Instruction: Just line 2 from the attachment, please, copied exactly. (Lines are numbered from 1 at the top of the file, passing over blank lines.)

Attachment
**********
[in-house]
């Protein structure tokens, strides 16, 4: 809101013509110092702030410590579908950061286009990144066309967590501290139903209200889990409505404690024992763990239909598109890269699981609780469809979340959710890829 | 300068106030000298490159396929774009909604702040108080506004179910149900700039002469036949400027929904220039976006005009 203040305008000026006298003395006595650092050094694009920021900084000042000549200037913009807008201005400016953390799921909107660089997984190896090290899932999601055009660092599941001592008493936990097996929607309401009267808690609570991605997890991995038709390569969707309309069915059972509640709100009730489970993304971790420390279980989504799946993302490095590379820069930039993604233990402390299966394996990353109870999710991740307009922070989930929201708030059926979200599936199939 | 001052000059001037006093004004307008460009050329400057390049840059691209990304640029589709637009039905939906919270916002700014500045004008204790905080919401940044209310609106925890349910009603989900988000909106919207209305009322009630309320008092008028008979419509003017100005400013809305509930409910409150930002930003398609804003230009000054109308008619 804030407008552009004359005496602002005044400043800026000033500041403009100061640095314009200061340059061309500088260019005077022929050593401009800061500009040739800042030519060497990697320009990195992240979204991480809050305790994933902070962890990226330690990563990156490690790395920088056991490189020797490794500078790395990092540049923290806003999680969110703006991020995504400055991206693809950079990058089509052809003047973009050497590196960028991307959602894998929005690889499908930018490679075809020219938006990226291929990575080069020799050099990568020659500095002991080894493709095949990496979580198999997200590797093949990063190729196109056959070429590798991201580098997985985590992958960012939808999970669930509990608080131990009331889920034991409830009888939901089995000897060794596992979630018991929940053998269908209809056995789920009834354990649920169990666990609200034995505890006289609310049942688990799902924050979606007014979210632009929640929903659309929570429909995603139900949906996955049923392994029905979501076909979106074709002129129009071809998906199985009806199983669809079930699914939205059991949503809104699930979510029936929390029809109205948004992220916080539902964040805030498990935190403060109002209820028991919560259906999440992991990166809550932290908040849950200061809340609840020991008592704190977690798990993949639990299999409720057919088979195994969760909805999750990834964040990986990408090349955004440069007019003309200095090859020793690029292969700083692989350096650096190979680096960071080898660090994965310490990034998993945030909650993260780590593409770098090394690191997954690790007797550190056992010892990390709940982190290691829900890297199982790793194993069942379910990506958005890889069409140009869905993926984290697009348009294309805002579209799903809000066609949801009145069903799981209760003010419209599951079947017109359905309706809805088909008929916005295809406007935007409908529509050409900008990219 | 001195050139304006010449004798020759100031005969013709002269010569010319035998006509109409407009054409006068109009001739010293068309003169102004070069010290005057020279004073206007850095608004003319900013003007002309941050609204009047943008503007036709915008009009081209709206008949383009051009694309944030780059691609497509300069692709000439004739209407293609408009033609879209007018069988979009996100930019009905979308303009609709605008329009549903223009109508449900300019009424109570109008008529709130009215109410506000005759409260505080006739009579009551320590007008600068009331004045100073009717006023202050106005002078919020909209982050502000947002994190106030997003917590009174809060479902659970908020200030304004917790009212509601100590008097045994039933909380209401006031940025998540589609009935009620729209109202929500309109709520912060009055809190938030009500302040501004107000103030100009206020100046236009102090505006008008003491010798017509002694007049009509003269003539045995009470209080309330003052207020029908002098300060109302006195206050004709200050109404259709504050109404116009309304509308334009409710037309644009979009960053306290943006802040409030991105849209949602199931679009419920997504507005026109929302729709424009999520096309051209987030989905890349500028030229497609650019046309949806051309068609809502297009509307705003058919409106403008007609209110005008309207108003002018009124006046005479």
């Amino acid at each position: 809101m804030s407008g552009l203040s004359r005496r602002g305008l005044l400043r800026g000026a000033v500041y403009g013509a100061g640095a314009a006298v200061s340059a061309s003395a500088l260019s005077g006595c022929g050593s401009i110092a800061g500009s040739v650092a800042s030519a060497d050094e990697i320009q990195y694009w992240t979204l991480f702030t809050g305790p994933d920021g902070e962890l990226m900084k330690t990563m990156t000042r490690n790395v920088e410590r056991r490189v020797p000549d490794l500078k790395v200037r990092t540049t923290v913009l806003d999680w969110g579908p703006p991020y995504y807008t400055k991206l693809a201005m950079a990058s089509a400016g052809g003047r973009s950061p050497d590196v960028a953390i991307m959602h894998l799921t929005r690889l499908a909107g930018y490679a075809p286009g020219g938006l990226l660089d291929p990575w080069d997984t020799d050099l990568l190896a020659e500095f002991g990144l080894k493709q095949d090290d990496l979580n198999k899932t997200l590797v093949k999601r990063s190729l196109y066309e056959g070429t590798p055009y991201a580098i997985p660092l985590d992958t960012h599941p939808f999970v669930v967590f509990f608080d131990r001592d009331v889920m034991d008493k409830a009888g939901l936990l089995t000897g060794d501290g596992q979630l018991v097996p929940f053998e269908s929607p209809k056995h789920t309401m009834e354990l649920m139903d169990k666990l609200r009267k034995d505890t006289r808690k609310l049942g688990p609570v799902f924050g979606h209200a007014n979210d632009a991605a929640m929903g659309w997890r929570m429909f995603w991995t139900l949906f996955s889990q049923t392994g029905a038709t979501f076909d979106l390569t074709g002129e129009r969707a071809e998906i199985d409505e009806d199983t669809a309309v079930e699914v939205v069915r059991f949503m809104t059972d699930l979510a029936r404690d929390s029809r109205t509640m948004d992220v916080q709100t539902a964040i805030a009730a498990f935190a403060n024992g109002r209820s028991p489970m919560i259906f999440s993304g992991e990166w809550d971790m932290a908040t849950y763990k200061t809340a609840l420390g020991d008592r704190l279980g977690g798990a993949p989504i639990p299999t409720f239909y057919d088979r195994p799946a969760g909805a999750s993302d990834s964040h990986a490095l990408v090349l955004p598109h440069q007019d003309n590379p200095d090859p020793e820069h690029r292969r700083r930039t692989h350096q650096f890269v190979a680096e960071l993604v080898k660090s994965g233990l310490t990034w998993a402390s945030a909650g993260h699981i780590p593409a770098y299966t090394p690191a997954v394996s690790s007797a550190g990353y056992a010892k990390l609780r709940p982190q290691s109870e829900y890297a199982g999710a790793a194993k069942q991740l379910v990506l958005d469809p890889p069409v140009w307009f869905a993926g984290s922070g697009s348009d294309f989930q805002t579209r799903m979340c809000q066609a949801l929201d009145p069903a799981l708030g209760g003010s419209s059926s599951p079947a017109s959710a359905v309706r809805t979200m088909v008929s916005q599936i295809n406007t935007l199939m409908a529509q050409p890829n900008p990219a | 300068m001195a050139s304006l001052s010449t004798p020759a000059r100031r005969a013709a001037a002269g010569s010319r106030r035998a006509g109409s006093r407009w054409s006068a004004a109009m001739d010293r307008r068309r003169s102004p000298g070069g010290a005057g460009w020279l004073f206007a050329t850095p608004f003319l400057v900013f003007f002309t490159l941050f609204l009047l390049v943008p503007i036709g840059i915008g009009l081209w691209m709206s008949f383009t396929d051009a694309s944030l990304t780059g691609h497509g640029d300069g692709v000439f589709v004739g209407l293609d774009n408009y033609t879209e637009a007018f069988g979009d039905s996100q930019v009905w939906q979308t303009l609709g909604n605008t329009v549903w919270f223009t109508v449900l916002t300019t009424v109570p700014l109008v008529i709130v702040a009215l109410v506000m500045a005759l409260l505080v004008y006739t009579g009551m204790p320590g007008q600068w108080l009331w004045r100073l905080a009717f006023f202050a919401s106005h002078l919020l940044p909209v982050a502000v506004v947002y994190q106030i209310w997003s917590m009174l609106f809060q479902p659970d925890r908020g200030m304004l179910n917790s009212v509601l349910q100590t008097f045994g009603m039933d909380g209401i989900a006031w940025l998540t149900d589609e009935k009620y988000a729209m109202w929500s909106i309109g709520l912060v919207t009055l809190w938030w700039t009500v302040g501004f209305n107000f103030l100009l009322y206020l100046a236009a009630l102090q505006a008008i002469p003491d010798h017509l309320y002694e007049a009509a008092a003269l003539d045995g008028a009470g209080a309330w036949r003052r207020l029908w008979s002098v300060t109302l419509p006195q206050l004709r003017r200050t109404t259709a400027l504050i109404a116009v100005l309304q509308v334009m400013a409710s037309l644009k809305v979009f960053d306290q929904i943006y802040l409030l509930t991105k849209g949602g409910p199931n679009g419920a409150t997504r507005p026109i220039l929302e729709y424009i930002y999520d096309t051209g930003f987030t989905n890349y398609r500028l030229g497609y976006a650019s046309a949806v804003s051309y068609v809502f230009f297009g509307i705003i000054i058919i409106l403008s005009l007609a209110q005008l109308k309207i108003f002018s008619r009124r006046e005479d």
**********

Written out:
């Protein structure tokens, strides 16, 4: 809101013509110092702030410590579908950061286009990144066309967590501290139903209200889990409505404690024992763990239909598109890269699981609780469809979340959710890829 | 300068106030000298490159396929774009909604702040108080506004179910149900700039002469036949400027929904220039976006005009 203040305008000026006298003395006595650092050094694009920021900084000042000549200037913009807008201005400016953390799921909107660089997984190896090290899932999601055009660092599941001592008493936990097996929607309401009267808690609570991605997890991995038709390569969707309309069915059972509640709100009730489970993304971790420390279980989504799946993302490095590379820069930039993604233990402390299966394996990353109870999710991740307009922070989930929201708030059926979200599936199939 | 001052000059001037006093004004307008460009050329400057390049840059691209990304640029589709637009039905939906919270916002700014500045004008204790905080919401940044209310609106925890349910009603989900988000909106919207209305009322009630309320008092008028008979419509003017100005400013809305509930409910409150930002930003398609804003230009000054109308008619 804030407008552009004359005496602002005044400043800026000033500041403009100061640095314009200061340059061309500088260019005077022929050593401009800061500009040739800042030519060497990697320009990195992240979204991480809050305790994933902070962890990226330690990563990156490690790395920088056991490189020797490794500078790395990092540049923290806003999680969110703006991020995504400055991206693809950079990058089509052809003047973009050497590196960028991307959602894998929005690889499908930018490679075809020219938006990226291929990575080069020799050099990568020659500095002991080894493709095949990496979580198999997200590797093949990063190729196109056959070429590798991201580098997985985590992958960012939808999970669930509990608080131990009331889920034991409830009888939901089995000897060794596992979630018991929940053998269908209809056995789920009834354990649920169990666990609200034995505890006289609310049942688990799902924050979606007014979210632009929640929903659309929570429909995603139900949906996955049923392994029905979501076909979106074709002129129009071809998906199985009806199983669809079930699914939205059991949503809104699930979510029936929390029809109205948004992220916080539902964040805030498990935190403060109002209820028991919560259906999440992991990166809550932290908040849950200061809340609840020991008592704190977690798990993949639990299999409720057919088979195994969760909805999750990834964040990986990408090349955004440069007019003309200095090859020793690029292969700083692989350096650096190979680096960071080898660090994965310490990034998993945030909650993260780590593409770098090394690191997954690790007797550190056992010892990390709940982190290691829900890297199982790793194993069942379910990506958005890889069409140009869905993926984290697009348009294309805002579209799903809000066609949801009145069903799981209760003010419209599951079947017109359905309706809805088909008929916005295809406007935007409908529509050409900008990219 | 001195050139304006010449004798020759100031005969013709002269010569010319035998006509109409407009054409006068109009001739010293068309003169102004070069010290005057020279004073206007850095608004003319900013003007002309941050609204009047943008503007036709915008009009081209709206008949383009051009694309944030780059691609497509300069692709000439004739209407293609408009033609879209007018069988979009996100930019009905979308303009609709605008329009549903223009109508449900300019009424109570109008008529709130009215109410506000005759409260505080006739009579009551320590007008600068009331004045100073009717006023202050106005002078919020909209982050502000947002994190106030997003917590009174809060479902659970908020200030304004917790009212509601100590008097045994039933909380209401006031940025998540589609009935009620729209109202929500309109709520912060009055809190938030009500302040501004107000103030100009206020100046236009102090505006008008003491010798017509002694007049009509003269003539045995009470209080309330003052207020029908002098300060109302006195206050004709200050109404259709504050109404116009309304509308334009409710037309644009979009960053306290943006802040409030991105849209949602199931679009419920997504507005026109929302729709424009999520096309051209987030989905890349500028030229497609650019046309949806051309068609809502297009509307705003058919409106403008007609209110005008309207108003002018009124006046005479």